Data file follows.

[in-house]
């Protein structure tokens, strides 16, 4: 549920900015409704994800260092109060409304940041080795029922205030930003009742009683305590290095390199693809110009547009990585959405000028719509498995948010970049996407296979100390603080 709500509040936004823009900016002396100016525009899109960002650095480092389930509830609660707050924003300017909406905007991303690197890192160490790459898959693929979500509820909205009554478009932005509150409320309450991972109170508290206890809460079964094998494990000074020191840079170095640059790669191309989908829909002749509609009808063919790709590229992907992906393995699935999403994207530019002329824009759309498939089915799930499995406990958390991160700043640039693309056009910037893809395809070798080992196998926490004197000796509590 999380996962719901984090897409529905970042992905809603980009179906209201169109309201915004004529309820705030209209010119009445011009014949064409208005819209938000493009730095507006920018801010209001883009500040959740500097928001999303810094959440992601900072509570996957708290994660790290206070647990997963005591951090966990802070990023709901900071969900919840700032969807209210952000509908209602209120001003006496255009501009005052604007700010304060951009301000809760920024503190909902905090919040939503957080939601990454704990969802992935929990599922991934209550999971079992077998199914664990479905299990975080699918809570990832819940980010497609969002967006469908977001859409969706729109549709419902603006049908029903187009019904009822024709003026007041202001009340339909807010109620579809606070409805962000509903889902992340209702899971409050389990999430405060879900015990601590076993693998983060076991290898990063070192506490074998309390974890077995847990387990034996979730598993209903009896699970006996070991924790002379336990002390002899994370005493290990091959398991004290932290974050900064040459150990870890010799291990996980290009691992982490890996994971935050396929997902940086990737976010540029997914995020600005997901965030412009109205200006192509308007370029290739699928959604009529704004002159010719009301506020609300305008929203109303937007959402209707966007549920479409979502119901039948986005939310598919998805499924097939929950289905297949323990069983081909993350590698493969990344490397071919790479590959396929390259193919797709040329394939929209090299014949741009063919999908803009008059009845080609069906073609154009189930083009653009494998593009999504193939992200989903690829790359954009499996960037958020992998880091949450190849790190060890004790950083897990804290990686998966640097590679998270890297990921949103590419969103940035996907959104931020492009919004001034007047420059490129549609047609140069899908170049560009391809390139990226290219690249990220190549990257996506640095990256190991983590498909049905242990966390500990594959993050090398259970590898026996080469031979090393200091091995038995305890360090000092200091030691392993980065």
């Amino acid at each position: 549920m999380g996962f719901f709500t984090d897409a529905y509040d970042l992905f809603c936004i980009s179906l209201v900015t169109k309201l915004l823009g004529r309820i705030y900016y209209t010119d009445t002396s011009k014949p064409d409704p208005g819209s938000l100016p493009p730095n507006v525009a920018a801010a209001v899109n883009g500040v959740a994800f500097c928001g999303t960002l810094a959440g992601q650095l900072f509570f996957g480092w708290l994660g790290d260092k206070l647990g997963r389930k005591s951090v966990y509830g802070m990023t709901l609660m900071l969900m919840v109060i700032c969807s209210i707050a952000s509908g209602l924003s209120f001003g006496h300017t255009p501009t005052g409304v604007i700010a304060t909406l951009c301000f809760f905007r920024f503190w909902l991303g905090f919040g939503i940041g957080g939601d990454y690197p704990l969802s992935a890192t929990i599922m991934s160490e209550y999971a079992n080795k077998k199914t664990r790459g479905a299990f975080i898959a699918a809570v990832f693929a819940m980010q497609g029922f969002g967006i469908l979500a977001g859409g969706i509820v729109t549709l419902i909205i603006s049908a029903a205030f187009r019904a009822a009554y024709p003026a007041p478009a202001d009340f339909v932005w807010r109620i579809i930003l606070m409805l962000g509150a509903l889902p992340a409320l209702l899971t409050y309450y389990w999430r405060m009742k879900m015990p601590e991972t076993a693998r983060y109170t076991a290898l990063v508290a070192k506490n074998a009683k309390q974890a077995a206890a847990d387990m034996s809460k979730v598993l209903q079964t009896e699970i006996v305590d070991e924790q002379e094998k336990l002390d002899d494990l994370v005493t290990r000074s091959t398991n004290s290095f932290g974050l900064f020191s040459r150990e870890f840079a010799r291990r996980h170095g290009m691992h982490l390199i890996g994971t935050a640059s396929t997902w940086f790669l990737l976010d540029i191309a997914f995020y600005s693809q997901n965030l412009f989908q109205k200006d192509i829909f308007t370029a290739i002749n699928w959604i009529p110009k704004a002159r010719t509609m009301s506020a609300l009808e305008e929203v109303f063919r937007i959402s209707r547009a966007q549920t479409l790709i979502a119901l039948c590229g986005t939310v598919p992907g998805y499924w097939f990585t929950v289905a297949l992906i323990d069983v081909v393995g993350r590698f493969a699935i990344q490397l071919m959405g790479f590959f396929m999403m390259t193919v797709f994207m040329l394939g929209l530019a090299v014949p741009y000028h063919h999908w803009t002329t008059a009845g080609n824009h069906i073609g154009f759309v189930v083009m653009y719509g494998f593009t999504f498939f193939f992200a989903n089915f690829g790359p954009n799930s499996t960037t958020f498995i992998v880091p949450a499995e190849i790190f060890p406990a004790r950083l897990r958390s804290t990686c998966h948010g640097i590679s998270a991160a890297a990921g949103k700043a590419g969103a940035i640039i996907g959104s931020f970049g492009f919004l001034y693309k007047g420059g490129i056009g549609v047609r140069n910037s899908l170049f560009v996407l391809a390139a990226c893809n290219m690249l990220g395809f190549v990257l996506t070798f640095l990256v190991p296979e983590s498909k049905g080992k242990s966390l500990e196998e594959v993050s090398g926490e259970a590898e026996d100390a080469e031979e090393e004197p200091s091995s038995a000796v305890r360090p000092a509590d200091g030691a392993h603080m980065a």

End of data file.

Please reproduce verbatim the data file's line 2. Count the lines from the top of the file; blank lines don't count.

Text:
């Protein structure tokens, strides 16, 4: 549920900015409704994800260092109060409304940041080795029922205030930003009742009683305590290095390199693809110009547009990585959405000028719509498995948010970049996407296979100390603080 709500509040936004823009900016002396100016525009899109960002650095480092389930509830609660707050924003300017909406905007991303690197890192160490790459898959693929979500509820909205009554478009932005509150409320309450991972109170508290206890809460079964094998494990000074020191840079170095640059790669191309989908829909002749509609009808063919790709590229992907992906393995699935999403994207530019002329824009759309498939089915799930499995406990958390991160700043640039693309056009910037893809395809070798080992196998926490004197000796509590 999380996962719901984090897409529905970042992905809603980009179906209201169109309201915004004529309820705030209209010119009445011009014949064409208005819209938000493009730095507006920018801010209001883009500040959740500097928001999303810094959440992601900072509570996957708290994660790290206070647990997963005591951090966990802070990023709901900071969900919840700032969807209210952000509908209602209120001003006496255009501009005052604007700010304060951009301000809760920024503190909902905090919040939503957080939601990454704990969802992935929990599922991934209550999971079992077998199914664990479905299990975080699918809570990832819940980010497609969002967006469908977001859409969706729109549709419902603006049908029903187009019904009822024709003026007041202001009340339909807010109620579809606070409805962000509903889902992340209702899971409050389990999430405060879900015990601590076993693998983060076991290898990063070192506490074998309390974890077995847990387990034996979730598993209903009896699970006996070991924790002379336990002390002899994370005493290990091959398991004290932290974050900064040459150990870890010799291990996980290009691992982490890996994971935050396929997902940086990737976010540029997914995020600005997901965030412009109205200006192509308007370029290739699928959604009529704004002159010719009301506020609300305008929203109303937007959402209707966007549920479409979502119901039948986005939310598919998805499924097939929950289905297949323990069983081909993350590698493969990344490397071919790479590959396929390259193919797709040329394939929209090299014949741009063919999908803009008059009845080609069906073609154009189930083009653009494998593009999504193939992200989903690829790359954009499996960037958020992998880091949450190849790190060890004790950083897990804290990686998966640097590679998270890297990921949103590419969103940035996907959104931020492009919004001034007047420059490129549609047609140069899908170049560009391809390139990226290219690249990220190549990257996506640095990256190991983590498909049905242990966390500990594959993050090398259970590898026996080469031979090393200091091995038995305890360090000092200091030691392993980065």